Stay Healthy In The New Year
Iowa Dept. of Public Health (IDPH) urges Iowans to take steps to stay healthy in 2009. Influenza season is entering its most active months; in addition, recent cases of norovirus, shigellosis and hantavirus offer opportunities to remind Iowans that good hygiene and disease prevention are the best ways to avoid illness.
The best prevention against influenza is receiving a yearly flu shot. The flu is a respiratory illness caused by viruses. It spreads easily from person to person and can cause mild to severe illness. The flu comes on suddenly and symptoms may include fever, headache, tiredness, cough, sore throat, nasal congestion, and body aches. Illness typically lasts two to seven days. Influenza is preventable:
* If you or your school-aged children haven't gotten the flu shot yet, do it now. The influenza vaccine is available for children as young as 6 months old. The flu vaccine is the best defense against getting influenza.
* Wash your hands frequently. If you cannot wash your hands, you may use alcohol-based hand sanitizer as long as hands are not visibly soiled.
* Stay home from work or school when you are ill with the flu, and encourage others to do the same.
* Stay away from people you know are ill. Maintain at least a three-foot distance from someone coughing and sneezing.
Hantavirus is a respiratory disease caused by a virus carried by rodents, such as mice. People become infected after breathing in airborne particles of urine, droppings or saliva from infected rodents. There have been seven cases of hantavirus in Iowa. Most cases in the U.S. have been associated with rodent-infested homes, cabins or other buildings. To protect yourself against hantavirus, it's important to follow these rodent removal and clean-up guidelines:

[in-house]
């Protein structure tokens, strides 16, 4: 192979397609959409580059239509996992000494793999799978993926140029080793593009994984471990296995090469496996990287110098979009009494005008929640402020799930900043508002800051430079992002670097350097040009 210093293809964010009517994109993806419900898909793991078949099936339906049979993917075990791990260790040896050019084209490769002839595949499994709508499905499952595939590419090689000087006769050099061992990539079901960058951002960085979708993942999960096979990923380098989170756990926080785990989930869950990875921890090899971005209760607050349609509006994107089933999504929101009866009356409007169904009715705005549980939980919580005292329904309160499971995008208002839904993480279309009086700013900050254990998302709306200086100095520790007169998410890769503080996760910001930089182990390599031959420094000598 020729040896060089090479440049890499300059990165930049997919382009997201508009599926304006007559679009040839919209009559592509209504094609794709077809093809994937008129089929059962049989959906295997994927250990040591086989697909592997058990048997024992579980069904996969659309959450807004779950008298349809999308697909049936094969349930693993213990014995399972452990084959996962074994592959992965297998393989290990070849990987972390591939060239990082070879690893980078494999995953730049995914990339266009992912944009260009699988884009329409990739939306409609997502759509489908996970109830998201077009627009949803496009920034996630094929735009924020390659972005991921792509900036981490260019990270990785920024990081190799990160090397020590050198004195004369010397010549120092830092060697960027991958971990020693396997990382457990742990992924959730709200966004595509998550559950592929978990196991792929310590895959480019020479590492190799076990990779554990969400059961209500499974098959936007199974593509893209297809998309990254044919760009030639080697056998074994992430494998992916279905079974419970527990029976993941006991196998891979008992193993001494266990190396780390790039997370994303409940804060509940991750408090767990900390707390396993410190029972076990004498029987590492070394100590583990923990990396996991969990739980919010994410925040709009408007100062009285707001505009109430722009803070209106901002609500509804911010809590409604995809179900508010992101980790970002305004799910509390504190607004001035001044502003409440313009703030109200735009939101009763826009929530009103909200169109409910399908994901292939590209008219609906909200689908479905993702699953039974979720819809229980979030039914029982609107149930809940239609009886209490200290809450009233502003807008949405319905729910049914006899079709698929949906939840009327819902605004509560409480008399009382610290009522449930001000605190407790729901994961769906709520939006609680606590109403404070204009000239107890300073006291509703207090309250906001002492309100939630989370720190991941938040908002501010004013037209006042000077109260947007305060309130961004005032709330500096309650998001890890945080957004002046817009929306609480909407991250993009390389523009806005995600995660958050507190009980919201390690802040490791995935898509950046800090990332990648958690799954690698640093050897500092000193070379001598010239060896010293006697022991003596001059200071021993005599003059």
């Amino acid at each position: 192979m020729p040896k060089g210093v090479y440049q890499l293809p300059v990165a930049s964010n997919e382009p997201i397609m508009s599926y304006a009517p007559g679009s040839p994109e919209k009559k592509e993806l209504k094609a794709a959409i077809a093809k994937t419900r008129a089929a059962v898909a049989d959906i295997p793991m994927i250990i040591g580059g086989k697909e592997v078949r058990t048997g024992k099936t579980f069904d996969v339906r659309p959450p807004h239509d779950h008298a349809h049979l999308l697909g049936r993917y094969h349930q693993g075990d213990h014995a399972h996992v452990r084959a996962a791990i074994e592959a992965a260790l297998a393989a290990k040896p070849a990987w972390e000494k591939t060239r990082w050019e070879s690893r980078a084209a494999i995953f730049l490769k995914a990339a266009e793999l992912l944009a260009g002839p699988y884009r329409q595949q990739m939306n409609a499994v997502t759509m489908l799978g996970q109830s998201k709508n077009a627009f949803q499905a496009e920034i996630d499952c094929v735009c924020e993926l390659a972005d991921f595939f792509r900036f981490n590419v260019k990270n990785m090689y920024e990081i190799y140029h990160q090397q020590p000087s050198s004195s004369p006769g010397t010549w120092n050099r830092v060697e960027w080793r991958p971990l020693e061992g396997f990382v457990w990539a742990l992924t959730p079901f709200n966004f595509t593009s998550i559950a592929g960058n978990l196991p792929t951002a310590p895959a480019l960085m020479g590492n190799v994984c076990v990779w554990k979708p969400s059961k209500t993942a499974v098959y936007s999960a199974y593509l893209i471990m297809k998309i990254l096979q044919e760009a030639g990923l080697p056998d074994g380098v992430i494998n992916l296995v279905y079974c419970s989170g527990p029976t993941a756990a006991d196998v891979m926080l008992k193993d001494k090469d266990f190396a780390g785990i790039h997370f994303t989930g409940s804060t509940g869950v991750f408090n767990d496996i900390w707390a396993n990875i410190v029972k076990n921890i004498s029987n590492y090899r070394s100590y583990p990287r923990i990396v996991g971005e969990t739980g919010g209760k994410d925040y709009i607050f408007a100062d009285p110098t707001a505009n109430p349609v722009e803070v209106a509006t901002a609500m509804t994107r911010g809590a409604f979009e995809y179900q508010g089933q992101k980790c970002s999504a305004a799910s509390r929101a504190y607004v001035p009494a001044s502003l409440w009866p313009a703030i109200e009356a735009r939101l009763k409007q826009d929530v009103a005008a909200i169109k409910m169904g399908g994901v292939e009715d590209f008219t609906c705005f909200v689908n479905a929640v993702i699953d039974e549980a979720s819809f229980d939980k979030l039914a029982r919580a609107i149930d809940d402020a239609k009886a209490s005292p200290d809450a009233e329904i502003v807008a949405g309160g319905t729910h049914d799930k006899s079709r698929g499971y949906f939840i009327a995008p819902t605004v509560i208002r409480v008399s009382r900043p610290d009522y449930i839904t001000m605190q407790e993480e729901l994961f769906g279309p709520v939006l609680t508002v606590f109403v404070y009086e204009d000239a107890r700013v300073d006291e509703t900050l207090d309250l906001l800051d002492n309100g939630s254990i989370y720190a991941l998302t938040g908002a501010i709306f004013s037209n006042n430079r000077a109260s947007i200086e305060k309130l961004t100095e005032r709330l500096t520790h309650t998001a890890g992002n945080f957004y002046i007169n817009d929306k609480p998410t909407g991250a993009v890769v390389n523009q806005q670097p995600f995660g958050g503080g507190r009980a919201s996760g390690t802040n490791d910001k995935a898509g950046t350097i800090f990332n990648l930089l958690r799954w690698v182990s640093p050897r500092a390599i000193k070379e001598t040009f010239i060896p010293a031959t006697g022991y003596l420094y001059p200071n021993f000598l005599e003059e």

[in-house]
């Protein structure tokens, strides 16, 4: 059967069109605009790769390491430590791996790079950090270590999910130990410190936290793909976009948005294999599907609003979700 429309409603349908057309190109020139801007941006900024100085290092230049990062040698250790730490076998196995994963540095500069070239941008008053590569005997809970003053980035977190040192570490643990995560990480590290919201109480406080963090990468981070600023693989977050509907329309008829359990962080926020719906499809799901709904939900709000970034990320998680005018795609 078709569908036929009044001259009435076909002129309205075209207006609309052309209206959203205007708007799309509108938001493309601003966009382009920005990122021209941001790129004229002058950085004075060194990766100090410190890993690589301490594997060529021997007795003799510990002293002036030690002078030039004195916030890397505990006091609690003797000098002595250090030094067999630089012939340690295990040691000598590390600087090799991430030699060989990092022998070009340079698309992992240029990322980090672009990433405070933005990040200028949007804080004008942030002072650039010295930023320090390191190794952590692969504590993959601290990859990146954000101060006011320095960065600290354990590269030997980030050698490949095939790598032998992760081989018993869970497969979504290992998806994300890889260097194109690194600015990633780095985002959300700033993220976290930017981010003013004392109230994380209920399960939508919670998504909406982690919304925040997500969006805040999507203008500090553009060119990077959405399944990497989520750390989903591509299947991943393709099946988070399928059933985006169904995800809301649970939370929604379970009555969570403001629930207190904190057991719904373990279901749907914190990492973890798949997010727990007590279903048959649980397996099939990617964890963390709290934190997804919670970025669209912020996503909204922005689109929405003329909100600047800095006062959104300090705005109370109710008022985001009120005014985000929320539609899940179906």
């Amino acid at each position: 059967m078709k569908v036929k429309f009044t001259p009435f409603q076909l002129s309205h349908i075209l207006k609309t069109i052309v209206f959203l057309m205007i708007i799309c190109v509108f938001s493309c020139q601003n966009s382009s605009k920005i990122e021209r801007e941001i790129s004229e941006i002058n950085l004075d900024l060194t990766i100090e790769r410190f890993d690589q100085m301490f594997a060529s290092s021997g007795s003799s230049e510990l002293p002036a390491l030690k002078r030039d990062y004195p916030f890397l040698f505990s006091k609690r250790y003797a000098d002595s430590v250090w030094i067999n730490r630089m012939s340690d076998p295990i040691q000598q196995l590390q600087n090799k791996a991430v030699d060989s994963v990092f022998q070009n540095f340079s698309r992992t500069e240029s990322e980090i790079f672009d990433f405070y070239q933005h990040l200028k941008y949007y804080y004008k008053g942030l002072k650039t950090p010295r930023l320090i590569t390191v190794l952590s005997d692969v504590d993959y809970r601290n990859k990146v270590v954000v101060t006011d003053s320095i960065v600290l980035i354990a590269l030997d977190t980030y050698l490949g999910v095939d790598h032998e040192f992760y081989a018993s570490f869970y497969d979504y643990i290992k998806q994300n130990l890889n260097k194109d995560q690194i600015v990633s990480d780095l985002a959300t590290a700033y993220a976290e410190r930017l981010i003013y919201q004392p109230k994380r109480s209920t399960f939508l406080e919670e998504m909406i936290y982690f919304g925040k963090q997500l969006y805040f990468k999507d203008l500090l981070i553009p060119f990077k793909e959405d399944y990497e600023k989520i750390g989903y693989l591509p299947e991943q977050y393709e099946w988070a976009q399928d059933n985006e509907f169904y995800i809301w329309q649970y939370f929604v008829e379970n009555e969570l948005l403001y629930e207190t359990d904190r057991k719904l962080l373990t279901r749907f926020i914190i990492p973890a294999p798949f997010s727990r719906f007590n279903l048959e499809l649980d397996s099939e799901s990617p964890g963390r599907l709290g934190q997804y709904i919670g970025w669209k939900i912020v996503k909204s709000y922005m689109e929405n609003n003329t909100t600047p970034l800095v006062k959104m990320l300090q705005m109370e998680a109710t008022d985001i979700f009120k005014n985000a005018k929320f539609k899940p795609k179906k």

* Use bleach solution or household disinfectant to wet down dead rodents, rodent nests, or rodent urine and feces. This will decrease the chance of virus particles going into the air, where they can be breathed in.
* Wear rubber gloves when removing dead rodents, rodent nests, or rodent urine and feces.
* Wash your hands with soap and water after cleanup.
* Open doors and windows for good ventilation while cleaning.
Norovirus causes nausea, vomiting, diarrhea, and cramps. Outbreaks have been associated with food and water, but most norovirus infections are spread from person to person, especially among family members. Shigellosis results in severe diarrhea which can be bloody and fever. Shigella is easily spread from person to person. To prevent both norovirus and shigella:
* Anyone who is ill with diarrhea, vomiting or fever should stay home and not work with food, the elderly, in health care or child care.
* Good hand washing must be done every time people use the toilet, change a diaper, or before they eat or prepare any food.
* Infants and children must also have their hands washed after diapers have been changed or after using the toilet, and before eating.